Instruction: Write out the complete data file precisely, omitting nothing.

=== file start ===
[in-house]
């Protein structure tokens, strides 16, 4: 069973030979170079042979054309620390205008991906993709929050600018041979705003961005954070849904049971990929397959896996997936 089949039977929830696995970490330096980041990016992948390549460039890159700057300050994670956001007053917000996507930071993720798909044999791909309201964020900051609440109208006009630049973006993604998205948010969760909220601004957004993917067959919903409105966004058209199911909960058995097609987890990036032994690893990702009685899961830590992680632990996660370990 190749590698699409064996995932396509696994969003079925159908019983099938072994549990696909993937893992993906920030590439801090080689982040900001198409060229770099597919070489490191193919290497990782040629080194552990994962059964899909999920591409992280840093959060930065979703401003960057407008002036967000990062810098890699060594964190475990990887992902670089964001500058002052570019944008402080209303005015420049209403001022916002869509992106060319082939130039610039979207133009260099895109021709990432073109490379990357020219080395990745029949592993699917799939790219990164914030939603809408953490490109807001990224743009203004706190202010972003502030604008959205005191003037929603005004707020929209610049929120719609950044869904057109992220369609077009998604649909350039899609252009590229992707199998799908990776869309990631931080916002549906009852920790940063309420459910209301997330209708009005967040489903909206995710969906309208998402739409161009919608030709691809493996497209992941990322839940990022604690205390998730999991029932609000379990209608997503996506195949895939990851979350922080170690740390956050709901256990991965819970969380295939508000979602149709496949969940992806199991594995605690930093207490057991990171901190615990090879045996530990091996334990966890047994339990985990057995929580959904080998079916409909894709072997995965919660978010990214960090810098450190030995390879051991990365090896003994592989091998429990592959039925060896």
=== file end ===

[in-house]
């Protein structure tokens, strides 16, 4: 069973030979170079042979054309620390205008991906993709929050600018041979705003961005954070849904049971990929397959896996997936 089949039977929830696995970490330096980041990016992948390549460039890159700057300050994670956001007053917000996507930071993720798909044999791909309201964020900051609440109208006009630049973006993604998205948010969760909220601004957004993917067959919903409105966004058209199911909960058995097609987890990036032994690893990702009685899961830590992680632990996660370990 190749590698699409064996995932396509696994969003079925159908019983099938072994549990696909993937893992993906920030590439801090080689982040900001198409060229770099597919070489490191193919290497990782040629080194552990994962059964899909999920591409992280840093959060930065979703401003960057407008002036967000990062810098890699060594964190475990990887992902670089964001500058002052570019944008402080209303005015420049209403001022916002869509992106060319082939130039610039979207133009260099895109021709990432073109490379990357020219080395990745029949592993699917799939790219990164914030939603809408953490490109807001990224743009203004706190202010972003502030604008959205005191003037929603005004707020929209610049929120719609950044869904057109992220369609077009998604649909350039899609252009590229992707199998799908990776869309990631931080916002549906009852920790940063309420459910209301997330209708009005967040489903909206995710969906309208998402739409161009919608030709691809493996497209992941990322839940990022604690205390998730999991029932609000379990209608997503996506195949895939990851979350922080170690740390956050709901256990991965819970969380295939508000979602149709496949969940992806199991594995605690930093207490057991990171901190615990090879045996530990091996334990966890047994339990985990057995929580959904080998079916409909894709072997995965919660978010990214960090810098450190030995390879051991990365090896003994592989091998429990592959039925060896």